With the pantomime season upon us, offers a potted history of beanstalks, dames and slapstick
It comes from the Latin pantomimus, a dramatic performer in ancient Rome. Accompanied by music and a chorus, he ‘mimed’ mythological stories, playing all the roles, each with its own particular mask. but their popularity eventually led to their extension into full stories. The harlequinade was reduced to a short scene at the end and eventually disappeared altogether. The last London harlequinade was staged at the Lyceum Theatre in 1939.
Which of today’s pantomimes has the longest history?
Jack and the Beanstalk, which began life in 1773 as ‘Jack the Giant Killer’ at David Garrick’s Drury Lane Theatre. The first pantomime to be called ‘Jack and the Beanstalk’ was performed there in 1819 and a young actress called Eliza Povey became the first female principal boy when she played the part of Jack. Jack and the Beanstalk also marked the debut of one of pantomime’s most famous Dames – Dan Leno who appeared as Jack’s mother, Dame Trot, at Drury Lane in 1886.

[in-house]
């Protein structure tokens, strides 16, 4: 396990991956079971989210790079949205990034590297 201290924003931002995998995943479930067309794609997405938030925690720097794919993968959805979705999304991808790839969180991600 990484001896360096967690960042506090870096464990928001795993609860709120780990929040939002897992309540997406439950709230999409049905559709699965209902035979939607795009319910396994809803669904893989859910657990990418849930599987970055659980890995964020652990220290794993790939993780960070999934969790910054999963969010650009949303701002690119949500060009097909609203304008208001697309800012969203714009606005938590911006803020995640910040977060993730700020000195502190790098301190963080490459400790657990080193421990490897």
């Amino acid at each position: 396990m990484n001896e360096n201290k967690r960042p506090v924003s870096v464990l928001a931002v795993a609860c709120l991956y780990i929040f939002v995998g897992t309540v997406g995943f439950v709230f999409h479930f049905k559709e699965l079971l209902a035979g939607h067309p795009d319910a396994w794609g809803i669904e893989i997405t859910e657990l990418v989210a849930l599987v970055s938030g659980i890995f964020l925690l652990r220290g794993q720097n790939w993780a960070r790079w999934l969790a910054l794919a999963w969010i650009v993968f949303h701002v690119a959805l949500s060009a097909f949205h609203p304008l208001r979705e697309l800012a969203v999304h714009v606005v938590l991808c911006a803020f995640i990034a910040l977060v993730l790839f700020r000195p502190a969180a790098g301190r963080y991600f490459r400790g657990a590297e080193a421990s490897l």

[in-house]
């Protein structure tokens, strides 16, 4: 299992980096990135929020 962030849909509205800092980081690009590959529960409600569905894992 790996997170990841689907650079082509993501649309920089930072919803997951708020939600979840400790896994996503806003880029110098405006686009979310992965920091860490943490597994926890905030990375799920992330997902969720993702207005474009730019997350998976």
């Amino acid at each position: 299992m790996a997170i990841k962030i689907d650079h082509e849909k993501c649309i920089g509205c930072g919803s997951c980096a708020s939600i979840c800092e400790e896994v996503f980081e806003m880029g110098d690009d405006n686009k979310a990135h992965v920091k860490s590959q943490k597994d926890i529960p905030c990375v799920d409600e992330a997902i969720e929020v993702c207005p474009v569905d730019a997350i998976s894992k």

A painting of Commedia dell’arte characters including Harlequin and Pierrot